11 Clever Carb-Cutting Cauliflower Swaps
Creamy and white but naturally low-carb, cauliflower is the answer to your dieting woes. If you're looking to track your carb intake or just want to shave some calories off your favorite dishes, then this collection of recipes will definitely help. In everything from baked goods and potato-based dishes to indulgent cream sauces, cauliflower is a magical stand-in for many less-than-healthy ingredients.
Cauliflower is a low-carb eater's best friend. When it's roasted, it's crispy and crunchy like a potato wedges. When it's steamed and mashed, it can pass for buttery mashed potatoes with ease. When riced, it's hard to deny the likeness to a bowl of actual rice. Whether you're trying to cut carbs from your daily diet or just looking for ways to sneak in more servings of vegetables, these cauliflower swaps will leave your carb-craving palate satisfied.
Nothing is quite as comforting as a big dollop of potatoes on your dinner plate. Rich and creamy, they get a lightened up makeover in our recipe, which combines half-and-half cauliflower and potatoes. The results are just as smooth and satisfying as the original dish.
Notorious for being rich, Alfredo sauce is dense with calories and saturated fat. Cut down on the unwanted extras by opting for , which adds cauliflower puree to a roux base for an ultra creamy, yet light, dinner.
Usually deep-fried, fritters are one of the last things that come to mind when the word "healthy" is mentioned. But with these , cauliflower replaces carb-heavy potatoes, and they're pan fried for a crispy exterior without extra oil.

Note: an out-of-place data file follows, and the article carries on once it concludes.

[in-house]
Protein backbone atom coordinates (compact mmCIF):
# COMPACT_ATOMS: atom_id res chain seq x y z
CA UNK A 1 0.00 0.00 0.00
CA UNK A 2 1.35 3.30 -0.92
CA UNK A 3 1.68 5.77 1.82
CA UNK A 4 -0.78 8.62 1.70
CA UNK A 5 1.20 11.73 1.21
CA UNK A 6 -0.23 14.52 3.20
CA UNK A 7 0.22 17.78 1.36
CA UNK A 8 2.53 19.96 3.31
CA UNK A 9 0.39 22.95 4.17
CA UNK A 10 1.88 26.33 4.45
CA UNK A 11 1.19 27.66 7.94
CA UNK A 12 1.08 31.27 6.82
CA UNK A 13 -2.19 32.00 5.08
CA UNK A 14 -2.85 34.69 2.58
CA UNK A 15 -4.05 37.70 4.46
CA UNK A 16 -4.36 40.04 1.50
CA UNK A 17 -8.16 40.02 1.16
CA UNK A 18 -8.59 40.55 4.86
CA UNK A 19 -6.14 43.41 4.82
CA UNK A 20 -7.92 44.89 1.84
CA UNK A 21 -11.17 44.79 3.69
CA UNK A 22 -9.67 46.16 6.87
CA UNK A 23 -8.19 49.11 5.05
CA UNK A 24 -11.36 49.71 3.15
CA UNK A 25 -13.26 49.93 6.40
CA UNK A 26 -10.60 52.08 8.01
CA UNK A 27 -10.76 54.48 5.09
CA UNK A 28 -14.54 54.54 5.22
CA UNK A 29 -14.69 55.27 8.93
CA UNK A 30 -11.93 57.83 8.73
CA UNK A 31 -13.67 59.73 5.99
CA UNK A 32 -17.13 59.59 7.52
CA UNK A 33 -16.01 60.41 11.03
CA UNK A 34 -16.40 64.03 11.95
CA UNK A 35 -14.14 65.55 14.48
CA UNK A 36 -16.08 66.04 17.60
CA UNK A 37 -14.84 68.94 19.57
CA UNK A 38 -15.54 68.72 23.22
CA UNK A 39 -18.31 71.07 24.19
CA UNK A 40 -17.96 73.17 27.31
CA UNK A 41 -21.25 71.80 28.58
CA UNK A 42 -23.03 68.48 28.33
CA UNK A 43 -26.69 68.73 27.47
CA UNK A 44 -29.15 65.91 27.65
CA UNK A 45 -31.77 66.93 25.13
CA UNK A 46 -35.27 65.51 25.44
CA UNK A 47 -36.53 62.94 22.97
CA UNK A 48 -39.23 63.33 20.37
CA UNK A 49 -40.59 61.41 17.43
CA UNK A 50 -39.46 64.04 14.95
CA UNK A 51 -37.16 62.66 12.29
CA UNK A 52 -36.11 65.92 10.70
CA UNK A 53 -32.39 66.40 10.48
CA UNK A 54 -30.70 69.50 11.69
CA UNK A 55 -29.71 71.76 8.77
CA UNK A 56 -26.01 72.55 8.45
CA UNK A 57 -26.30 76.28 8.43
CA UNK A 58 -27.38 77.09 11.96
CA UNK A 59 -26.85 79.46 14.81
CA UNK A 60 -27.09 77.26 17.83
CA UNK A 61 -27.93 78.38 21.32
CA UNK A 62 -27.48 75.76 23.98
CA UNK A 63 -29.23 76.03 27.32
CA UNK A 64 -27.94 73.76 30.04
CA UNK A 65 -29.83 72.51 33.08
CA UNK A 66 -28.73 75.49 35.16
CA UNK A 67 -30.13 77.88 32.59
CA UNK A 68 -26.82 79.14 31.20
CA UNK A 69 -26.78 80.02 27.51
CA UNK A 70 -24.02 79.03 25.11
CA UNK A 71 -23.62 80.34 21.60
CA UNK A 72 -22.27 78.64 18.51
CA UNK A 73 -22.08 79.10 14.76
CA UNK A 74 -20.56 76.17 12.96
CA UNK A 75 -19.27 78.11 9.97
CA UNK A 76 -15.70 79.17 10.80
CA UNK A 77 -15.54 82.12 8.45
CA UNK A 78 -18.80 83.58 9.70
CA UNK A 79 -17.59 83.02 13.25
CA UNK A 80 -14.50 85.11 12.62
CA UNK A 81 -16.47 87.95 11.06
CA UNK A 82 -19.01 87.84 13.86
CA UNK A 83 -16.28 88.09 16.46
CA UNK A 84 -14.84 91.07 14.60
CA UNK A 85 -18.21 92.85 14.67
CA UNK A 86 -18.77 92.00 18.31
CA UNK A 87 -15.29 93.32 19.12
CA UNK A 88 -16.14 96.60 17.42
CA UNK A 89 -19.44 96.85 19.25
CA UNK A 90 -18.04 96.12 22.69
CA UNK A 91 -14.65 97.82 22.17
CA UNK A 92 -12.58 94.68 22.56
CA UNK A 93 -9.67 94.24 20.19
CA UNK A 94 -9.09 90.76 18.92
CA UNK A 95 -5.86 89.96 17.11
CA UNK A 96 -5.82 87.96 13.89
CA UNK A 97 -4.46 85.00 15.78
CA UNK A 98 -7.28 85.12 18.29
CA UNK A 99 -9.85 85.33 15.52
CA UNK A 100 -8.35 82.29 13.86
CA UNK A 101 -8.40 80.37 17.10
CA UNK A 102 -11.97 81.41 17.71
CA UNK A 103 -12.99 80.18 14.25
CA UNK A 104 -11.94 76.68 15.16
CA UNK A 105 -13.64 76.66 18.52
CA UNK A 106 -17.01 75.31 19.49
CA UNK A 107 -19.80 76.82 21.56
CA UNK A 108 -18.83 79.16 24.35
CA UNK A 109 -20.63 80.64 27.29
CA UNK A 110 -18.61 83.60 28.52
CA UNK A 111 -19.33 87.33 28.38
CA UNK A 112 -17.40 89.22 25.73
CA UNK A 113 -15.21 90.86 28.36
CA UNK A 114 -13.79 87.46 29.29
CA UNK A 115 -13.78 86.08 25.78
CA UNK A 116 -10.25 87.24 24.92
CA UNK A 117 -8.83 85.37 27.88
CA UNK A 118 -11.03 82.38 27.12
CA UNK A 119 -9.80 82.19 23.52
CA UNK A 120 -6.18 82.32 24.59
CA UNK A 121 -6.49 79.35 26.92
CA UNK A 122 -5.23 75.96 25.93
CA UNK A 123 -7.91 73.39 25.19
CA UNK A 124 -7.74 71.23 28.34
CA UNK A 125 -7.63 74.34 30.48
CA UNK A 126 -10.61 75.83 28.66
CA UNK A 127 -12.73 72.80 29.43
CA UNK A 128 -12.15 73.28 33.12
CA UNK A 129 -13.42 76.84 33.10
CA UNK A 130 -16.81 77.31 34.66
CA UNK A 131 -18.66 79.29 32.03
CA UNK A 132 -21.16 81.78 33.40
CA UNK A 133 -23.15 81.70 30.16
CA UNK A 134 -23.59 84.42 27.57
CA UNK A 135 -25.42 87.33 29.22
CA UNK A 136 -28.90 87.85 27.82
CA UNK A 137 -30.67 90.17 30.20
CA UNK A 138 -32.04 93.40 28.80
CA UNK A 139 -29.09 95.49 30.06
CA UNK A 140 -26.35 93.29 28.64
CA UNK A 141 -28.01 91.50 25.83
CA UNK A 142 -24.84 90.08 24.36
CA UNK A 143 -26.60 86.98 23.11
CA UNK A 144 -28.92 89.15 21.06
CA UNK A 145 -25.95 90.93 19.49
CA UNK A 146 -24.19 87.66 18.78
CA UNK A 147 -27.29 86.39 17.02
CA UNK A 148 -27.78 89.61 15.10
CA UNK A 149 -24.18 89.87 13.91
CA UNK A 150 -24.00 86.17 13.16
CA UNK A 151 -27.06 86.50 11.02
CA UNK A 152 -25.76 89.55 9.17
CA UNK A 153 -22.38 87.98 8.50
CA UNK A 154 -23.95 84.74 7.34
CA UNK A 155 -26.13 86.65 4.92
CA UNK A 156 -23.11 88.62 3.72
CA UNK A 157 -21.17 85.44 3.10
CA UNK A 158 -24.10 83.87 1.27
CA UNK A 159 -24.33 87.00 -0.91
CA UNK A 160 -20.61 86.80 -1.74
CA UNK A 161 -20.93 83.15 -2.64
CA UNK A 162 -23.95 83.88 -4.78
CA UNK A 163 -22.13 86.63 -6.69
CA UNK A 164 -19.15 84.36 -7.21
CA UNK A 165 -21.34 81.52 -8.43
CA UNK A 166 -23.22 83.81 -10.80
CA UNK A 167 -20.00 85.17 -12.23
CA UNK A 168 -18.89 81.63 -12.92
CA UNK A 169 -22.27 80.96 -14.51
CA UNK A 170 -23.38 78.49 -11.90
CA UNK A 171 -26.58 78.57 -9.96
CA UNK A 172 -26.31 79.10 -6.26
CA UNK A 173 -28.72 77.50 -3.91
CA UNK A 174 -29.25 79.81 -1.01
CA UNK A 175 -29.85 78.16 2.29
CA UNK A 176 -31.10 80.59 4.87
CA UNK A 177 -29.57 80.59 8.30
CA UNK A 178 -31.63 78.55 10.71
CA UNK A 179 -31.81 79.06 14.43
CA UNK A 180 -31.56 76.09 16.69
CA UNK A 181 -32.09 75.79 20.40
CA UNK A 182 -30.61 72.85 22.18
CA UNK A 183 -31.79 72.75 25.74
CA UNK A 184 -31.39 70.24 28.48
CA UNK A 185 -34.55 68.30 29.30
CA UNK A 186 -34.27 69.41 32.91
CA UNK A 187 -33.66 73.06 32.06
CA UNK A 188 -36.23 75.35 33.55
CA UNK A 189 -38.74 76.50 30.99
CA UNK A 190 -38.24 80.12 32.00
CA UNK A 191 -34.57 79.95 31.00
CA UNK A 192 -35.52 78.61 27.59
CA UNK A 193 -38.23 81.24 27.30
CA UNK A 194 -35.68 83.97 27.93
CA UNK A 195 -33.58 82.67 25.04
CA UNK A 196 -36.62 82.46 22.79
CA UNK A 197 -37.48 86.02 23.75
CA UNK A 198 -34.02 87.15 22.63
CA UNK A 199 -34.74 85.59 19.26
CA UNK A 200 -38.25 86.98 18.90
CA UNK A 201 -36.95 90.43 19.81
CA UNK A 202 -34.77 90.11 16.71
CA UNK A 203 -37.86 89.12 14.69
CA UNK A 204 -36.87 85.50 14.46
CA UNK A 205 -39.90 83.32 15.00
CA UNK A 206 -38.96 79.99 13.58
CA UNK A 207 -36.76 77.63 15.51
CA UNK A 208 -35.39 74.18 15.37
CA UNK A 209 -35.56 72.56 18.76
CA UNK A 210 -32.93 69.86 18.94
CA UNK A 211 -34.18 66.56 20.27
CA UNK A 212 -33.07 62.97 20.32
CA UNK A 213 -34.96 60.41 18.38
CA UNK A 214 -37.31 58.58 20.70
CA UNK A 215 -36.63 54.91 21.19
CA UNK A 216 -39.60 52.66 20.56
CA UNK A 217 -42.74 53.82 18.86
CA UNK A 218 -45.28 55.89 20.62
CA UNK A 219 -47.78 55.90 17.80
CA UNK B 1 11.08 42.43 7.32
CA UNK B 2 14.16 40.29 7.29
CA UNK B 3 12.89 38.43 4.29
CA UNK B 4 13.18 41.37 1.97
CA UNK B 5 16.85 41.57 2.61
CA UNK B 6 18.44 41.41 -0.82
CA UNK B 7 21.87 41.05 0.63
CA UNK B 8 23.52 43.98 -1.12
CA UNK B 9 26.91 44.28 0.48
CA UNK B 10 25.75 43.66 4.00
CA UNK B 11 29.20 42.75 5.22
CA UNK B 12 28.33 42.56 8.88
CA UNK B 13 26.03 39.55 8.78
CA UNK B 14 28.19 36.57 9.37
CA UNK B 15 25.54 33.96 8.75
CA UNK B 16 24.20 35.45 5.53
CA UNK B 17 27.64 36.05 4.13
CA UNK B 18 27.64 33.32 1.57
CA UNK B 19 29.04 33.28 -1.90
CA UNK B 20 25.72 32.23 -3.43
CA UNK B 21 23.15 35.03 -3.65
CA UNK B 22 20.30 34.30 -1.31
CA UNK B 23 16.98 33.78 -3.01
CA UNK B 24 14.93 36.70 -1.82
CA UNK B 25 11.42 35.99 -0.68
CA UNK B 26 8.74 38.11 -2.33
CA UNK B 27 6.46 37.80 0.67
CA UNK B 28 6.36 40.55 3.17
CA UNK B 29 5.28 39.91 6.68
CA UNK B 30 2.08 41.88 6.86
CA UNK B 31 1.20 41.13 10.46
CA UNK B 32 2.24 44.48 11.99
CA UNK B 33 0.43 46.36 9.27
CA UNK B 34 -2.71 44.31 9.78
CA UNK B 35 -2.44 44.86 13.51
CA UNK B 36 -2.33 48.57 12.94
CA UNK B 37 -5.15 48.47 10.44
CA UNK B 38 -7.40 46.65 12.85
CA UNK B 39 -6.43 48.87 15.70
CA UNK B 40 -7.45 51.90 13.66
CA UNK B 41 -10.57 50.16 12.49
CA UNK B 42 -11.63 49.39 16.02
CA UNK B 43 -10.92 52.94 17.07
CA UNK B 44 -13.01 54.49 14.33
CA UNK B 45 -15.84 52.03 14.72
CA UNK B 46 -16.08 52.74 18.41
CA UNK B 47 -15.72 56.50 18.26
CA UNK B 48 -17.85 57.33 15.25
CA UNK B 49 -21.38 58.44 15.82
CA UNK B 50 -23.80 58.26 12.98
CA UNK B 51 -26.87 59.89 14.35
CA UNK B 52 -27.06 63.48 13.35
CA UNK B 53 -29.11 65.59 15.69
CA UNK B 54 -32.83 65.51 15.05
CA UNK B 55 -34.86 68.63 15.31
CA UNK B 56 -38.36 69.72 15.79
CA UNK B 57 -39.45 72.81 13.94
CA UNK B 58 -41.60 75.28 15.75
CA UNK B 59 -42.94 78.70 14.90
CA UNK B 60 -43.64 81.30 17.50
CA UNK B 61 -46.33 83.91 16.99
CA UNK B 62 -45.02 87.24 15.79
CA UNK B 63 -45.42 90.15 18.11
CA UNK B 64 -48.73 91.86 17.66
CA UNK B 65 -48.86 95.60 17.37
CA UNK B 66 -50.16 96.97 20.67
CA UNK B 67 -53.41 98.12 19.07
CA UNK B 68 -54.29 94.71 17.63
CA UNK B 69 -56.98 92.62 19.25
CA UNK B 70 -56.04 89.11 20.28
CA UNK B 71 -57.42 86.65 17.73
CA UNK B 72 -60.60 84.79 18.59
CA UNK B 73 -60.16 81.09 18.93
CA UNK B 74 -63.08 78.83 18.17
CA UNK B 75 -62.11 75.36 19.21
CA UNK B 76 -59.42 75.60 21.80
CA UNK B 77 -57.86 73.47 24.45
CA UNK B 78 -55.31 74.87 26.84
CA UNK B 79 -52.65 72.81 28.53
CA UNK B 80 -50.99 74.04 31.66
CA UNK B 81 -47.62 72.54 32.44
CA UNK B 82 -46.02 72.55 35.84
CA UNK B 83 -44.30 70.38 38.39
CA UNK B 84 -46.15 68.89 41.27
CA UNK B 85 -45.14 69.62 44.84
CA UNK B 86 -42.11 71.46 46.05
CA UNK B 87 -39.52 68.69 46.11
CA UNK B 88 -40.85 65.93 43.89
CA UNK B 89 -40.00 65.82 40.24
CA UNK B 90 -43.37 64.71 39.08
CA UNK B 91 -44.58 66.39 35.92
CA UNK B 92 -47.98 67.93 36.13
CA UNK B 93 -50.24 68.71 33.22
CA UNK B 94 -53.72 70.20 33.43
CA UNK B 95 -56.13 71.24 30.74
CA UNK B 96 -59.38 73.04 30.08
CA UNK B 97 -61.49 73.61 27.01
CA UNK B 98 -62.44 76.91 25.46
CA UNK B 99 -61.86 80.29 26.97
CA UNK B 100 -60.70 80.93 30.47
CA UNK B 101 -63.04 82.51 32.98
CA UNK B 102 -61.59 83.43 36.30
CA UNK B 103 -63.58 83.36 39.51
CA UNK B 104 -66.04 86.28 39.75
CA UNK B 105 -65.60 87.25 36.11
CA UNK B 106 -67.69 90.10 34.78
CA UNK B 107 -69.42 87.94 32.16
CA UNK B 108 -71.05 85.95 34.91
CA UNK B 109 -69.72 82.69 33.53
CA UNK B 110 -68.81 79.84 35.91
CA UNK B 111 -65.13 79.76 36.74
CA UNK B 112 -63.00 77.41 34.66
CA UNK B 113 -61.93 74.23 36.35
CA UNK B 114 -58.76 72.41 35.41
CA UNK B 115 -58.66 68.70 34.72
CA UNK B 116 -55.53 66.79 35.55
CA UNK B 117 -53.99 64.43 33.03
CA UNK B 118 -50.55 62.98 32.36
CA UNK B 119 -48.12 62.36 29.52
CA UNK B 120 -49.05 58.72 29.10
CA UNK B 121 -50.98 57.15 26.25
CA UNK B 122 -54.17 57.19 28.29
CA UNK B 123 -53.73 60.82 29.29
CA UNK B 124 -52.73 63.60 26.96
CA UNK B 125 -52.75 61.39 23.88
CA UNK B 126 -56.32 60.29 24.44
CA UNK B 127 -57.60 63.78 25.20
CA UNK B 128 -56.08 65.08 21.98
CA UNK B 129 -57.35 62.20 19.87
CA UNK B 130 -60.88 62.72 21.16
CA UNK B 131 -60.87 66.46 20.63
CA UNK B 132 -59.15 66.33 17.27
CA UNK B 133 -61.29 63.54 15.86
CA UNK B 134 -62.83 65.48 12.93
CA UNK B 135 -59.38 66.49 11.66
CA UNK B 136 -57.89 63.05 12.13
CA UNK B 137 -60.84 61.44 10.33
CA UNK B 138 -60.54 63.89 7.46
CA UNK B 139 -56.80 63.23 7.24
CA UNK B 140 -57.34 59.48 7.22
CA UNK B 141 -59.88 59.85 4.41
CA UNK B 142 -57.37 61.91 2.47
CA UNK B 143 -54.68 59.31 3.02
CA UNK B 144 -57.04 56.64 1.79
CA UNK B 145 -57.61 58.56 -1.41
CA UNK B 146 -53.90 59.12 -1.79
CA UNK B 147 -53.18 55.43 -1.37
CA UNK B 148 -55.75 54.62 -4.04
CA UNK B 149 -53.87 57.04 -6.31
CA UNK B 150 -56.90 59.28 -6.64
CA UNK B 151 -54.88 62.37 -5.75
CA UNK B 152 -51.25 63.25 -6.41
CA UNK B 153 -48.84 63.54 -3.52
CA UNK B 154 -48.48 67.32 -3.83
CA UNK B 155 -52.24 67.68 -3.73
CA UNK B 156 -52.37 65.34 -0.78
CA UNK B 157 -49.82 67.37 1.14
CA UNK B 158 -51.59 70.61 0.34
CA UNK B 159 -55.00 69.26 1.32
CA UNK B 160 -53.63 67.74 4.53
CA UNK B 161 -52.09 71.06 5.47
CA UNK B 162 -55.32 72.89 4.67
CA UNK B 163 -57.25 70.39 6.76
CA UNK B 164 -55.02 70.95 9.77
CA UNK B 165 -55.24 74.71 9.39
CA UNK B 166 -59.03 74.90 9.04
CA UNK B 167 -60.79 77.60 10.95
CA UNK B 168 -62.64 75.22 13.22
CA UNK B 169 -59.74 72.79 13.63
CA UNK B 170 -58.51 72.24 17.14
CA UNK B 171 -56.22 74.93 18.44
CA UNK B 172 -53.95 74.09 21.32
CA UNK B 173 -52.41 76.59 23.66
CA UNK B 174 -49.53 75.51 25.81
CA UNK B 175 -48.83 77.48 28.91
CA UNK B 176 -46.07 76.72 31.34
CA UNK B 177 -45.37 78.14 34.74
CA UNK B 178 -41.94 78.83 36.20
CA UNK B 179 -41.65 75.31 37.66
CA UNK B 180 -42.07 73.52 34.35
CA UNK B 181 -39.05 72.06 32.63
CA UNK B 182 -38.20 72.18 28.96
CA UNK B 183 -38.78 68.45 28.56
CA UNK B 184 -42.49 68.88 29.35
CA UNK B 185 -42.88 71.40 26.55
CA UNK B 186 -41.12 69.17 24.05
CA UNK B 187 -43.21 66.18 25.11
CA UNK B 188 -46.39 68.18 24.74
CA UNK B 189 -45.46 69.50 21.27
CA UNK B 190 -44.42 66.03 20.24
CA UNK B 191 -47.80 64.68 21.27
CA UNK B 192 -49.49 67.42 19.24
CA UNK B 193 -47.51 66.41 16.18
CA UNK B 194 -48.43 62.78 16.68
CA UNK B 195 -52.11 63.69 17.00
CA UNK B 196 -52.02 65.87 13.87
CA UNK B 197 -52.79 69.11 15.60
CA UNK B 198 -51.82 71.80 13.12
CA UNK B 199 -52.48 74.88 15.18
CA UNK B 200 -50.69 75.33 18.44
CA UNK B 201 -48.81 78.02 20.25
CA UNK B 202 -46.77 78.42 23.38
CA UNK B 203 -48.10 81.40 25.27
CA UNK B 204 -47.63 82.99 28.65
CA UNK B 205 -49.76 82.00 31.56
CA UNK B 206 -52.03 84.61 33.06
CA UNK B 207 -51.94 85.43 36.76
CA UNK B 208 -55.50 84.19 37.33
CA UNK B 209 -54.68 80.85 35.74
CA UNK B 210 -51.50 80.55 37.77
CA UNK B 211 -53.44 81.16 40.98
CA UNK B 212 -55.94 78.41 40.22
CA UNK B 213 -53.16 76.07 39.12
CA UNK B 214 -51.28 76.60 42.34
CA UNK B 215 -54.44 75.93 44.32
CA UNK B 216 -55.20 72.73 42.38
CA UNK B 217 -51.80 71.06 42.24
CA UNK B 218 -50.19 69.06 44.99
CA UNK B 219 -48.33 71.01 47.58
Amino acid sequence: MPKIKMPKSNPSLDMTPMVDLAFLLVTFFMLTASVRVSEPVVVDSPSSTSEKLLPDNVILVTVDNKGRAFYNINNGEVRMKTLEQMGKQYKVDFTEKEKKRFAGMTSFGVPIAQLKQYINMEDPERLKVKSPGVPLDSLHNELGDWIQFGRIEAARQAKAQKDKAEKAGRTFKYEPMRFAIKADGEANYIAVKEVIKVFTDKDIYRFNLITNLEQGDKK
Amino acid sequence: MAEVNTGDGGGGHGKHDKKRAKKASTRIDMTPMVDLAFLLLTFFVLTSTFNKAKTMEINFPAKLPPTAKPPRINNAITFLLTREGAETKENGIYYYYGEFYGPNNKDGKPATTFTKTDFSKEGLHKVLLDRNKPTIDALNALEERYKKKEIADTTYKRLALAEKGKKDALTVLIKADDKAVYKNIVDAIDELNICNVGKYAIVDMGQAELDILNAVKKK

It's easy to love pizza—and even easier to pick it up on the drive home from work. Avoid the temptation of take-out and instead make this . Using a whole head of cauliflower, this crust is a gluten-free combo of the veggie, cheese, and egg whites. Best part? Two people get to split a whole pizza for only 350 calories each.
With 2/3 fewer calories per ounce than potatoes, cauliflower was an obvious choice for bulking up our . Since the soup base tastes indulgent (but is actually quite light), it means you get a good dose of cheese and bacon toppings.
Crisp on the outside and soft on the inside, these are perfect for curbing those fast-food cravings. Flavored with red bell peppers, cheese, and cilantro, they knock the potato version out of the ring.
While brown rice is a whole grain that we love, we occasionally like to opt for something less calorie dense, which is where comes in to save the day. With 190 fewer calories per cup than traditional rice, cauliflower pairs beautifully with shrimp and egg for an Asian-inspired favorite that won't harm your diet.
Worried about your cauliflower rice falling apart in sushi? Don't fret, a dash of coconut milk helps the cauliflower mimic the texture of sticky rice in this paleo-friendly . If you're not a big fish fan, easily switch out the salmon for any of your favorite sushi fillings.
Easy to blend up as a simple side, is the perfect accompaniment to saucy main dishes that need a mild base to soak up flavor. Using just five ingredients (most of which are probably in your pantry or fridge), you can have this recipe on the table in about half an hour.
Unashamedly served at either breakfast, lunch, or dinner (at least in the South), biscuits are a delicious side that can sometimes derail the caloric intake of your entire meal. Gluten-free and less than 25 calories per biscuit, may be the answer to your carb fears. They're easily served as a meal accompaniment or a bite-size appetizer.
Ooey-gooey cheesy bread gets an extra dose of vegetables (and more creaminess) from steamed cauliflower in this . Use this mixture for your next grilled cheese sandwich and pair alongside fresh tomato soup for a family-friendly dinner. We recommend spreading this sauce on crusty French bread , but you can use any bread you prefer. The cheesy-veggie sauce is a great way to sneak in vegetables, so try tossing it with fresh pasta for a healthier mac and cheese that doesn't skimp on the creamy texture and cheesy flavor.
This originally appeared on CookingLight.com.